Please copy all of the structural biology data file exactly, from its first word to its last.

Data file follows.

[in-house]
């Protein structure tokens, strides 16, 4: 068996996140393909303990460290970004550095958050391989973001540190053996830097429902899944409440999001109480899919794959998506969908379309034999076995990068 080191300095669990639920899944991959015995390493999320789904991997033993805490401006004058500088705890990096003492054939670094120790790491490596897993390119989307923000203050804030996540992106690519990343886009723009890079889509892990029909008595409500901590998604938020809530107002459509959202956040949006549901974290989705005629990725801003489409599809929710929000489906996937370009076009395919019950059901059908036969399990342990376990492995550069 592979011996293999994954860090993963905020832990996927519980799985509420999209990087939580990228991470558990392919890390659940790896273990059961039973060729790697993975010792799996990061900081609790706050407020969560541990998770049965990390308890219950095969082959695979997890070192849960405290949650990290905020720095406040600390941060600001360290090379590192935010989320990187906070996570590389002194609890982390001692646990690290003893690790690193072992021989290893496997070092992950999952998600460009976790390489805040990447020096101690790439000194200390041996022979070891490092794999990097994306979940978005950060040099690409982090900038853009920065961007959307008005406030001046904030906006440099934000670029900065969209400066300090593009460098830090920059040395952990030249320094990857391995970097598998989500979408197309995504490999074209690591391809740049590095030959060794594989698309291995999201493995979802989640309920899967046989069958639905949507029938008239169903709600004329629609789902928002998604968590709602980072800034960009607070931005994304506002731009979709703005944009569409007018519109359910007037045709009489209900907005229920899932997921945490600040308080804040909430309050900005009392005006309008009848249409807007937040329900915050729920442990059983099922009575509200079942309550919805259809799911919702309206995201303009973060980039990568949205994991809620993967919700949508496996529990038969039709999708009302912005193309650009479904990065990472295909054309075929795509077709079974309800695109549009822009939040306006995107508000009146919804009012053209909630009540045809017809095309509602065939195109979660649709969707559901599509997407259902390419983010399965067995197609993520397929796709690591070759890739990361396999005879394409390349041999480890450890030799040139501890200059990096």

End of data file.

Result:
[in-house]
């Protein structure tokens, strides 16, 4: 068996996140393909303990460290970004550095958050391989973001540190053996830097429902899944409440999001109480899919794959998506969908379309034999076995990068 080191300095669990639920899944991959015995390493999320789904991997033993805490401006004058500088705890990096003492054939670094120790790491490596897993390119989307923000203050804030996540992106690519990343886009723009890079889509892990029909008595409500901590998604938020809530107002459509959202956040949006549901974290989705005629990725801003489409599809929710929000489906996937370009076009395919019950059901059908036969399990342990376990492995550069 592979011996293999994954860090993963905020832990996927519980799985509420999209990087939580990228991470558990392919890390659940790896273990059961039973060729790697993975010792799996990061900081609790706050407020969560541990998770049965990390308890219950095969082959695979997890070192849960405290949650990290905020720095406040600390941060600001360290090379590192935010989320990187906070996570590389002194609890982390001692646990690290003893690790690193072992021989290893496997070092992950999952998600460009976790390489805040990447020096101690790439000194200390041996022979070891490092794999990097994306979940978005950060040099690409982090900038853009920065961007959307008005406030001046904030906006440099934000670029900065969209400066300090593009460098830090920059040395952990030249320094990857391995970097598998989500979408197309995504490999074209690591391809740049590095030959060794594989698309291995999201493995979802989640309920899967046989069958639905949507029938008239169903709600004329629609789902928002998604968590709602980072800034960009607070931005994304506002731009979709703005944009569409007018519109359910007037045709009489209900907005229920899932997921945490600040308080804040909430309050900005009392005006309008009848249409807007937040329900915050729920442990059983099922009575509200079942309550919805259809799911919702309206995201303009973060980039990568949205994991809620993967919700949508496996529990038969039709999708009302912005193309650009479904990065990472295909054309075929795509077709079974309800695109549009822009939040306006995107508000009146919804009012053209909630009540045809017809095309509602065939195109979660649709969707559901599509997407259902390419983010399965067995197609993520397929796709690591070759890739990361396999005879394409390349041999480890450890030799040139501890200059990096």